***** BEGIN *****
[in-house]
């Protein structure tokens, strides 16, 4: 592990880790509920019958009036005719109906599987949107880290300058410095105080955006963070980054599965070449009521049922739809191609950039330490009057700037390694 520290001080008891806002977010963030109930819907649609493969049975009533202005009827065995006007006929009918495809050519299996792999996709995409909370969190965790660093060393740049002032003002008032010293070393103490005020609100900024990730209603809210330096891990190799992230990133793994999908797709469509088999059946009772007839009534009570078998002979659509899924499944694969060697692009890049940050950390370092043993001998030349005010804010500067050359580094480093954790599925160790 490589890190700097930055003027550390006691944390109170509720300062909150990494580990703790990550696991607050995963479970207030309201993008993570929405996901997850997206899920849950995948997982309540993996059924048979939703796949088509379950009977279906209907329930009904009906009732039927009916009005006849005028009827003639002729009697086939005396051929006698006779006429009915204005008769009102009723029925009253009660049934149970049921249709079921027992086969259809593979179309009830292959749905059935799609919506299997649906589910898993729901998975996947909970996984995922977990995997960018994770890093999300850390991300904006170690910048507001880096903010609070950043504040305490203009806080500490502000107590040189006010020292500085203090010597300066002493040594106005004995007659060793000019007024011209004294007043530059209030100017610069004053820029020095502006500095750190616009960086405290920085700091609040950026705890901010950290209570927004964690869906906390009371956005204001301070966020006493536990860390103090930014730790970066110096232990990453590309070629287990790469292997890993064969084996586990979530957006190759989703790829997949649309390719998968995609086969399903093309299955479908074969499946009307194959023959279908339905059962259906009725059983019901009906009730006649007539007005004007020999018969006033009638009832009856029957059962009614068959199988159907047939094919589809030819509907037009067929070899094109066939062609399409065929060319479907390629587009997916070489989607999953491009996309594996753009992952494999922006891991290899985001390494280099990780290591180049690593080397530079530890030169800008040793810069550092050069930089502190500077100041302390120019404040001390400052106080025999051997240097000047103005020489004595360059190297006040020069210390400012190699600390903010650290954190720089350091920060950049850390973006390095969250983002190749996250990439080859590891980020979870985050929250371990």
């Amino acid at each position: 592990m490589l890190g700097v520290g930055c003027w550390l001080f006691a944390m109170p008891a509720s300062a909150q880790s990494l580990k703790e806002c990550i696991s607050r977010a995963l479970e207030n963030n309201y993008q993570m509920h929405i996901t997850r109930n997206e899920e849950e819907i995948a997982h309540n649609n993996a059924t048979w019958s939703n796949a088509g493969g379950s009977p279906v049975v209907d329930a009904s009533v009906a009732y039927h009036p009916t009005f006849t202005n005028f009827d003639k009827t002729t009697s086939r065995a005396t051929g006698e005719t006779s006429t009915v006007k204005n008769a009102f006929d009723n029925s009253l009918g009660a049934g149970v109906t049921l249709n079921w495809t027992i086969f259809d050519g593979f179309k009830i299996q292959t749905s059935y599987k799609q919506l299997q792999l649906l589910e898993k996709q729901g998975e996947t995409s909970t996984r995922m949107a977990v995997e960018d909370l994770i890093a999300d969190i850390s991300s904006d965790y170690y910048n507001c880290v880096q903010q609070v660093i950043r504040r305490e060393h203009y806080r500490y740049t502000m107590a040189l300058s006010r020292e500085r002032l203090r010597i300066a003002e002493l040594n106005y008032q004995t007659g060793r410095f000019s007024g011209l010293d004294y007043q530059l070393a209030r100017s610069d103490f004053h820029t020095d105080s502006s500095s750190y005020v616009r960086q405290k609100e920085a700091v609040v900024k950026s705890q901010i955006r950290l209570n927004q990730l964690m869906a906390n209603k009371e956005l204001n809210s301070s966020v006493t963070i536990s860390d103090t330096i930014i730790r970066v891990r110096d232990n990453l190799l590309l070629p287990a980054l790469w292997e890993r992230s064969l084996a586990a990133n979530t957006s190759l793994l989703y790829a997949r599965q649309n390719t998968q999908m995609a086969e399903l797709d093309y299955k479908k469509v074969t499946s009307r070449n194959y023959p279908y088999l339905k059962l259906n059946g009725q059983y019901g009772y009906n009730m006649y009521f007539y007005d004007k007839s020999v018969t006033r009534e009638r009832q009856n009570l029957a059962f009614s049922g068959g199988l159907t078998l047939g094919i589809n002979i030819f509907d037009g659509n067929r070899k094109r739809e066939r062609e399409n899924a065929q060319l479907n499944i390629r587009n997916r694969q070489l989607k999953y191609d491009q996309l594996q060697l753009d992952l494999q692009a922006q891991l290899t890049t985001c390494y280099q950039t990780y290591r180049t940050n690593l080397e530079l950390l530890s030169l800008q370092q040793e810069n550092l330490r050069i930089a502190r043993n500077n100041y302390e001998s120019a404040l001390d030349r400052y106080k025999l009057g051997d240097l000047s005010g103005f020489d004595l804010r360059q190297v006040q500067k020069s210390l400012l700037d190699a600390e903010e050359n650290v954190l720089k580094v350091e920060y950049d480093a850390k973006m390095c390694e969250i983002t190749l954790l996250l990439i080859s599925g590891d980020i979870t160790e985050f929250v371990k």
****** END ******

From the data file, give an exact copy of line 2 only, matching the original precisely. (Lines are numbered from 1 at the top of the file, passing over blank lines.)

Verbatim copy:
């Protein structure tokens, strides 16, 4: 592990880790509920019958009036005719109906599987949107880290300058410095105080955006963070980054599965070449009521049922739809191609950039330490009057700037390694 520290001080008891806002977010963030109930819907649609493969049975009533202005009827065995006007006929009918495809050519299996792999996709995409909370969190965790660093060393740049002032003002008032010293070393103490005020609100900024990730209603809210330096891990190799992230990133793994999908797709469509088999059946009772007839009534009570078998002979659509899924499944694969060697692009890049940050950390370092043993001998030349005010804010500067050359580094480093954790599925160790 490589890190700097930055003027550390006691944390109170509720300062909150990494580990703790990550696991607050995963479970207030309201993008993570929405996901997850997206899920849950995948997982309540993996059924048979939703796949088509379950009977279906209907329930009904009906009732039927009916009005006849005028009827003639002729009697086939005396051929006698006779006429009915204005008769009102009723029925009253009660049934149970049921249709079921027992086969259809593979179309009830292959749905059935799609919506299997649906589910898993729901998975996947909970996984995922977990995997960018994770890093999300850390991300904006170690910048507001880096903010609070950043504040305490203009806080500490502000107590040189006010020292500085203090010597300066002493040594106005004995007659060793000019007024011209004294007043530059209030100017610069004053820029020095502006500095750190616009960086405290920085700091609040950026705890901010950290209570927004964690869906906390009371956005204001301070966020006493536990860390103090930014730790970066110096232990990453590309070629287990790469292997890993064969084996586990979530957006190759989703790829997949649309390719998968995609086969399903093309299955479908074969499946009307194959023959279908339905059962259906009725059983019901009906009730006649007539007005004007020999018969006033009638009832009856029957059962009614068959199988159907047939094919589809030819509907037009067929070899094109066939062609399409065929060319479907390629587009997916070489989607999953491009996309594996753009992952494999922006891991290899985001390494280099990780290591180049690593080397530079530890030169800008040793810069550092050069930089502190500077100041302390120019404040001390400052106080025999051997240097000047103005020489004595360059190297006040020069210390400012190699600390903010650290954190720089350091920060950049850390973006390095969250983002190749996250990439080859590891980020979870985050929250371990």